There is an incorrectly sorted category for clever people. Especially for young people and especially in schools. Cleverness is a spectrum, just like emotions and love you cannot possibly define it as one thing. Or measure it in any way because there are thousands and thousands of versions of 'clever'. If you do not fit into the Gifted and Talented box at school then you are zapped of some of your individuality. There you go off into the vast and endless sea of stupid people. You can still come to lessons but you'll never be quite as good as the intelligent ones. You'll probably be compared to someone you have nothing in common with and be asked to raise your standards to theirs. You will be put into a box and either taken out and admired from time to time or put away to be dealt with later.

Cleverness is an extremely difficult thing to deal with with young people. They're not fully formed beings yet. I am not a fully formed being. I think that the way young people are handled at school in reference to their intelligence can be very badly done. It can hurt and damage ambitions or ideas that are just beginning to grow. Perhaps, to anyone who is listening, we need to reform the way in which students are rewarded and we need to stop categorising them at such a tender age. If a child 'knows they are stupid' somebody has failed them.

We are not all clever, but then, what does clever even mean?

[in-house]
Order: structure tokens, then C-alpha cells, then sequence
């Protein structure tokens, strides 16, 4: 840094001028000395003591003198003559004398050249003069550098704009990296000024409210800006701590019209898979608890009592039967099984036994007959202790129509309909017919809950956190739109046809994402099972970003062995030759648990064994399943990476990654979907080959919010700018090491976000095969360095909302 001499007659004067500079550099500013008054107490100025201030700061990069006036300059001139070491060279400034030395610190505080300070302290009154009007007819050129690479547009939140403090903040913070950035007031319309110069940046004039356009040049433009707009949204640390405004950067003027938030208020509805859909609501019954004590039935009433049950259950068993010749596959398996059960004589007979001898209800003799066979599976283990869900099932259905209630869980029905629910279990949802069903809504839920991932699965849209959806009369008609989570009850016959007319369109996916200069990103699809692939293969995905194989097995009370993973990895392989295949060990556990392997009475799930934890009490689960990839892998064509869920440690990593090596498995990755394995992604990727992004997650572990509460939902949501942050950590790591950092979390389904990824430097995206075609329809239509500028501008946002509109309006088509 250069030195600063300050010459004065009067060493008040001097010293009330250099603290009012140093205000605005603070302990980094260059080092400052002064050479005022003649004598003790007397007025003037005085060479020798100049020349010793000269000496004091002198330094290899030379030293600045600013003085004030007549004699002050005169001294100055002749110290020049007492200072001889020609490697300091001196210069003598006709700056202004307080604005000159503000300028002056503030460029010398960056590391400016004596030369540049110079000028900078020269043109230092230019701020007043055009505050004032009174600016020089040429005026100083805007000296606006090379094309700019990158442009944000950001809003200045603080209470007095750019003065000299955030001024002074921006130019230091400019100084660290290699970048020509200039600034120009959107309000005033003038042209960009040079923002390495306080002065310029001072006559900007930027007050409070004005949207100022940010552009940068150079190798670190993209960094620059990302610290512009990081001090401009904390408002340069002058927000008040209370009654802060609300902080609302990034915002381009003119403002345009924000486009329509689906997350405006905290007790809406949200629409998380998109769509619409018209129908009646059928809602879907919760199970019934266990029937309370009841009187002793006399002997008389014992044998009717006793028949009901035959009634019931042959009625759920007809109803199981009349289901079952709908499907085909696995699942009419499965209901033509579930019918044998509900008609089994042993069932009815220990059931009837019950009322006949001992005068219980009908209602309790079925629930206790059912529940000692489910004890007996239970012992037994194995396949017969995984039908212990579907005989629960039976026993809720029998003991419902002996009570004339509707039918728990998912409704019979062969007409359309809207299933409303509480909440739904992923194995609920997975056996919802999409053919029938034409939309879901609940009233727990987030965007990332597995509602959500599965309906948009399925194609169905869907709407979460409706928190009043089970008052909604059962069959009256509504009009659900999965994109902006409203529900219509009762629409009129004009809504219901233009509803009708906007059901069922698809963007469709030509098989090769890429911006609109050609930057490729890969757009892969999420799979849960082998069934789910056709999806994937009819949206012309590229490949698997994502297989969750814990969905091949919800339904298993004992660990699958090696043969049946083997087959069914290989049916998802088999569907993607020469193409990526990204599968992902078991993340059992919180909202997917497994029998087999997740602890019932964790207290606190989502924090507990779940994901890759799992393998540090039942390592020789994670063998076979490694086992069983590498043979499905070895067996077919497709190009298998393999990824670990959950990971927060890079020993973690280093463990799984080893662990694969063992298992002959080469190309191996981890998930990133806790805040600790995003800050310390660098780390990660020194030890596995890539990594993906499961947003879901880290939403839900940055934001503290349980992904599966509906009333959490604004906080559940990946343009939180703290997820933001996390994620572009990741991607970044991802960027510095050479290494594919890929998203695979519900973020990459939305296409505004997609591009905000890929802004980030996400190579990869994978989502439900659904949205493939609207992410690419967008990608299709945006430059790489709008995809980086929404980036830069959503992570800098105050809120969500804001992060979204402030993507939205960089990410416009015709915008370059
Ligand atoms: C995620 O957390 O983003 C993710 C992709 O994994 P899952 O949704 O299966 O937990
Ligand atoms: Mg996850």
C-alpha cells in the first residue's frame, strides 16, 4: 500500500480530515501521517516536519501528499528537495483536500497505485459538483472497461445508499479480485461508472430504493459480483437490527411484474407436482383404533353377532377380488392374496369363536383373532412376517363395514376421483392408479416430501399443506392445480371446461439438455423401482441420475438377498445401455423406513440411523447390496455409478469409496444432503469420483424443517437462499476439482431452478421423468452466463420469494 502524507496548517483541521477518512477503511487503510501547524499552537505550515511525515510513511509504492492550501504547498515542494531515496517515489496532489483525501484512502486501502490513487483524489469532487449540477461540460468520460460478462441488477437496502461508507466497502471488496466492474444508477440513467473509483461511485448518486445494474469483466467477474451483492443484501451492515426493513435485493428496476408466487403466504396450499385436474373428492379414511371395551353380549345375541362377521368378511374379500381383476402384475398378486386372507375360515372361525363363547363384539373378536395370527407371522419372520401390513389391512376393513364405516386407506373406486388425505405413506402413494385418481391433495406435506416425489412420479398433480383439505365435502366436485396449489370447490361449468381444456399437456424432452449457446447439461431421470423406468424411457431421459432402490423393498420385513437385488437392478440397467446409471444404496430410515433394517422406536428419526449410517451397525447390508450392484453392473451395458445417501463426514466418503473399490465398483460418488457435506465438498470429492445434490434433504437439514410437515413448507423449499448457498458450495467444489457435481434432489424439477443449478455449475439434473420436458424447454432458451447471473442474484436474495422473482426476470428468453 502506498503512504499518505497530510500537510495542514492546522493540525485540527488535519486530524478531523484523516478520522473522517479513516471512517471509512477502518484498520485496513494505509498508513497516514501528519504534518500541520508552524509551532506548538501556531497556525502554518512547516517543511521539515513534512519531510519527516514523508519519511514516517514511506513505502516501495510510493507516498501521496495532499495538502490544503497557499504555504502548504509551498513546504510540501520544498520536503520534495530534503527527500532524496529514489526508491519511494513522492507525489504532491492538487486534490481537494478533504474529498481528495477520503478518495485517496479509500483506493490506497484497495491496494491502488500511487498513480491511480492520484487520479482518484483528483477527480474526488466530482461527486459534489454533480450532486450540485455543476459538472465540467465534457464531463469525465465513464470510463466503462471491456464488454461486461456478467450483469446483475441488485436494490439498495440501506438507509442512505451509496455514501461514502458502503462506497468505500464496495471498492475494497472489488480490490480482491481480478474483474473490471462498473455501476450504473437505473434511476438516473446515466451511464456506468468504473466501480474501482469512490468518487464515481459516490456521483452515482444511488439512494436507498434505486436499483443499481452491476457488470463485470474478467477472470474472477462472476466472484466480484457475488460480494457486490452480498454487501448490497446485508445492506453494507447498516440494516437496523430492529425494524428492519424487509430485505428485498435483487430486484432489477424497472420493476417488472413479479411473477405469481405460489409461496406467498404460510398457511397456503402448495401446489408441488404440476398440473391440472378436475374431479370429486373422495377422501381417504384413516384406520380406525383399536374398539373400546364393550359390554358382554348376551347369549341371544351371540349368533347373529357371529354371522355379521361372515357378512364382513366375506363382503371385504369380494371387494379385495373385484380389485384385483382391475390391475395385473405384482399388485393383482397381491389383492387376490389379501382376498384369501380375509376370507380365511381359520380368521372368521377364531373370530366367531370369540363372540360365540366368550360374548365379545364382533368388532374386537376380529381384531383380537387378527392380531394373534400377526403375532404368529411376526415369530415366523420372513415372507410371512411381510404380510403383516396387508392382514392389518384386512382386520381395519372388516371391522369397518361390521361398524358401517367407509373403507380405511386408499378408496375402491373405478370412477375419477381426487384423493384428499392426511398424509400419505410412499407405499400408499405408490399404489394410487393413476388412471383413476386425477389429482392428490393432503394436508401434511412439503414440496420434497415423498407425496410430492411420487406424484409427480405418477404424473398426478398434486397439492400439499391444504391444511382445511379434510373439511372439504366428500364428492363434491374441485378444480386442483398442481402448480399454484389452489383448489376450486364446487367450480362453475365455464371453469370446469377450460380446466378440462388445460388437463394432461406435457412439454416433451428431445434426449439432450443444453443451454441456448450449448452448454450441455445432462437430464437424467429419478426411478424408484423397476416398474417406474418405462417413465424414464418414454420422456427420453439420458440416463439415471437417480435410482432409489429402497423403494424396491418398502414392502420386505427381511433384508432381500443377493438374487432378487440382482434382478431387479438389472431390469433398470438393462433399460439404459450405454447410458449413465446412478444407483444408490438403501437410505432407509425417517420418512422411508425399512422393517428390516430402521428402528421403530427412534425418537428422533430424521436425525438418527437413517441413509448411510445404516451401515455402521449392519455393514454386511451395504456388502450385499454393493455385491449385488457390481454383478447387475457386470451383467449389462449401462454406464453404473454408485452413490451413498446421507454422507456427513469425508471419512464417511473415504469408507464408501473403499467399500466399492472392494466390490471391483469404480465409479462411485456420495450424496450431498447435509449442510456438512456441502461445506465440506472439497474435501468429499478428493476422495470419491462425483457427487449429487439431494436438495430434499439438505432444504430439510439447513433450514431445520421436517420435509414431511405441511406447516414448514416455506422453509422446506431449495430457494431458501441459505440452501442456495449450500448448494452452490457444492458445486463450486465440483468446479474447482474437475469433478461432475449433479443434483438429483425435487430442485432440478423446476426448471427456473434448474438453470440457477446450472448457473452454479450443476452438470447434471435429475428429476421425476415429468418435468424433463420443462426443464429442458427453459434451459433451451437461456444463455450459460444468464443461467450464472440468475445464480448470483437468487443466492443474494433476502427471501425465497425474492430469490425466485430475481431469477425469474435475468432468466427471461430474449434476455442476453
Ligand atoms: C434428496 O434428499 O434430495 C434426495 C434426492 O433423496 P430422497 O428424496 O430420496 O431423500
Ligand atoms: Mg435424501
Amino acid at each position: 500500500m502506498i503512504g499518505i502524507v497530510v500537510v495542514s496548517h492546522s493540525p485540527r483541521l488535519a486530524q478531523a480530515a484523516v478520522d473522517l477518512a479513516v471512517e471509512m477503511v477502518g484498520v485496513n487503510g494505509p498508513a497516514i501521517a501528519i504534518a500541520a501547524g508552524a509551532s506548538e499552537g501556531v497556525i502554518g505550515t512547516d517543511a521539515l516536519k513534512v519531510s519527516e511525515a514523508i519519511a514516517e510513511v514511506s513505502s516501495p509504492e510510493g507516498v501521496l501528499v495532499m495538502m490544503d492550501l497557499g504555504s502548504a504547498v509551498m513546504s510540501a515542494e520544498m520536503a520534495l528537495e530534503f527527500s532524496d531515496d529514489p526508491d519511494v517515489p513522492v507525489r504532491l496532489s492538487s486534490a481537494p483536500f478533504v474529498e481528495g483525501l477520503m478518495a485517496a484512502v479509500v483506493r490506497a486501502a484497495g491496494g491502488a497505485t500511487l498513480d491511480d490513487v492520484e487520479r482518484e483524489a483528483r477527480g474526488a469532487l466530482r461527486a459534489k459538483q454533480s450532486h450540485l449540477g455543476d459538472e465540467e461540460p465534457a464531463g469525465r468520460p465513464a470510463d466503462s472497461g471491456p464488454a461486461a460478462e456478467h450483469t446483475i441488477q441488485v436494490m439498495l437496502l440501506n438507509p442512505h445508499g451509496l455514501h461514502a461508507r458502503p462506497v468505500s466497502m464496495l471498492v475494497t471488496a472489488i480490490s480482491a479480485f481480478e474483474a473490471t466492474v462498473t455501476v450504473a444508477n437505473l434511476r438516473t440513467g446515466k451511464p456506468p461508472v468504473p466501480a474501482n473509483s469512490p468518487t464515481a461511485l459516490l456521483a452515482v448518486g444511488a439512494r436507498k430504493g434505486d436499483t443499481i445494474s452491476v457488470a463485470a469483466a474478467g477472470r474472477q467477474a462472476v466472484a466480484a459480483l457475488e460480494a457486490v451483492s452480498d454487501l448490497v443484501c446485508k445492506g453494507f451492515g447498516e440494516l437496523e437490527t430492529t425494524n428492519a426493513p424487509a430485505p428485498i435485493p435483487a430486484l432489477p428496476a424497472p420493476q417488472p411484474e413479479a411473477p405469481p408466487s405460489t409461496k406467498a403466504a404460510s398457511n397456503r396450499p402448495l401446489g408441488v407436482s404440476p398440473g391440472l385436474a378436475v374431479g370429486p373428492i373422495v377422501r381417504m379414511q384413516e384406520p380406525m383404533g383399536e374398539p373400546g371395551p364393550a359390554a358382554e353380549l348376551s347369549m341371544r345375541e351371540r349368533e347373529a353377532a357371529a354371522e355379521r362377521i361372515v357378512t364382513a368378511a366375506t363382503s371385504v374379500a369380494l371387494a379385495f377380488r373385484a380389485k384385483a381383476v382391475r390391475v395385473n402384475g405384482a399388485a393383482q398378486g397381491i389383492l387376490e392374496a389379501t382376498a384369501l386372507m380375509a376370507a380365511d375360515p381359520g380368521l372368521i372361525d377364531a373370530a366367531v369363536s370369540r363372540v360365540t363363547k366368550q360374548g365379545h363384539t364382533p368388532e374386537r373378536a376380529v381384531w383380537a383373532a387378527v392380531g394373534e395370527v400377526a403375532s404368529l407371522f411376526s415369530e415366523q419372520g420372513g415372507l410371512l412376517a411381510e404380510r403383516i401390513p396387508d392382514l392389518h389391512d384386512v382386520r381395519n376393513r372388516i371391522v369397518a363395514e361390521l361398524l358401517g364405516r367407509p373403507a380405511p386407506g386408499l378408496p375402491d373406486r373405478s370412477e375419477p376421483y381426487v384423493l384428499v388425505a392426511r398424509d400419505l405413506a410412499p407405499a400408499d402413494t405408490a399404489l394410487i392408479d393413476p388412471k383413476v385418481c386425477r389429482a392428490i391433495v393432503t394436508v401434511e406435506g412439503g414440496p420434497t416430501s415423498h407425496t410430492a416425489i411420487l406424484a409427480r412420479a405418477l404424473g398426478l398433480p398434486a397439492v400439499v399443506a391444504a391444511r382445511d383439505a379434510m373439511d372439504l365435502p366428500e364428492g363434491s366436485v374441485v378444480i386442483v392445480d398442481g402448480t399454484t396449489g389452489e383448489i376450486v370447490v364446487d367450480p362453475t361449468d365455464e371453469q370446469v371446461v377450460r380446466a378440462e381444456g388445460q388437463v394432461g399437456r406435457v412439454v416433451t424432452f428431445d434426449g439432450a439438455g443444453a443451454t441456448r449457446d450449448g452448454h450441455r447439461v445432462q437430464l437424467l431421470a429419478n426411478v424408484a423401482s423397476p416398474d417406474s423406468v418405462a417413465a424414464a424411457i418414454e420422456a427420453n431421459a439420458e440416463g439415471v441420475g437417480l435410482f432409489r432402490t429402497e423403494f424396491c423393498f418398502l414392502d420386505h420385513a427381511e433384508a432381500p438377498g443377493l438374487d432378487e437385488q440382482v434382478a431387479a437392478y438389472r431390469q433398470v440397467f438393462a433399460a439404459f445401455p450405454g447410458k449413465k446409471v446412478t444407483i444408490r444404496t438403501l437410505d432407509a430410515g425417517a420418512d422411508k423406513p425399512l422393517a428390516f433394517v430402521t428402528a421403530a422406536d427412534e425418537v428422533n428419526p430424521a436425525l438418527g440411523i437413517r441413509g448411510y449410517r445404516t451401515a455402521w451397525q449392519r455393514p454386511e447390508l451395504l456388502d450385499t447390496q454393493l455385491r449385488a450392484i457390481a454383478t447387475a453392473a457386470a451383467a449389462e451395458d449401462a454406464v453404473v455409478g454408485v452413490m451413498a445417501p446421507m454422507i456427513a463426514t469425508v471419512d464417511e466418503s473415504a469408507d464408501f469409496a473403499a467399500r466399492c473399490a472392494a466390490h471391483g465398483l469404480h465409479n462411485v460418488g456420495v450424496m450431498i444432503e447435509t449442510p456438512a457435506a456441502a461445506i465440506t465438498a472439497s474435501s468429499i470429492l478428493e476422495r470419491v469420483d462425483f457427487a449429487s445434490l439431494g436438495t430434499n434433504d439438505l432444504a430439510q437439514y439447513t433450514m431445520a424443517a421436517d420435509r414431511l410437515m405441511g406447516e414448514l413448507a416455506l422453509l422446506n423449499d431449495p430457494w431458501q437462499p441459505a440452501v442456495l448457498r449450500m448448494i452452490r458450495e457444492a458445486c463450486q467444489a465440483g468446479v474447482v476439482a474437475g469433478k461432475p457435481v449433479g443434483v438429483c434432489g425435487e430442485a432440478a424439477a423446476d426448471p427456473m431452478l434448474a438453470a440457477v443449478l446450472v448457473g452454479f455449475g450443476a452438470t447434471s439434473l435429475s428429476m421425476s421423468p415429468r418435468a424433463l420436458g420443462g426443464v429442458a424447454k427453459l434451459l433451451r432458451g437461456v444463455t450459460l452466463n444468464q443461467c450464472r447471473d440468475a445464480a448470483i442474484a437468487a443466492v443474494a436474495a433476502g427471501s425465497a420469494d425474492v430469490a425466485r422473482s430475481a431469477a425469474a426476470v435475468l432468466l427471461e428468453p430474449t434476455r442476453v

Saturday, 4 October 2014

Dear Hannah,

My funniest, sweetest, silliest only sister, what ever would I do without you? I suppose, though contrary to belief when you won't let me watch what I want on tv, that I would be desperately lonely without your presence. It would be a much quieter household I admit, but a sad one all the same. 

If you were not with me every second of every day when we go on holiday who would laugh at mum and dad with me? Who would make up silly songs on long journeys home or sing beautiful opera music when we do the washing up? Who would still play fight when we are far too old to do so or attack me rather forcefully as a form of affection? 

We would never have made up the most beautiful musical theatre production ever to grace the earth in the middle of the kitchen at the same time as putting away the dishes. I wouldn't have been so pleased if I'd have improvised alone. 

I would not be able to have my breath taken away every time you walk into a room and want to tell everyone that the beautiful girl standing there is my sister, if you were not there. If you were not there I would have no one to be proud of. I wonder how empty that would feel. 

Christmas would be dreadfully dull if I did not wake up with you each year and share the excitement of the Father Christmas presents we still get to enjoy. Nor would our birthdays be as exciting if we had only adults to share them with, which is why I write you this letter. 

I am sorry I could not be there when you turn 14, but I am more sorry you have even reached that age. I'm not exactly sure how it came about. I do know, however, that I miss the chubby, little you that was so earnest you were possibly the sweetest girl in the world. 

Although, despite missing your younger self I look forward to the new you. The older you. To be my ever-present friend. The only person in the world I can say "I hate you" to and be forgiven in only less than a minute. I love you, and I miss you, and I hope you have a happy birthday. 

Yours lovingly,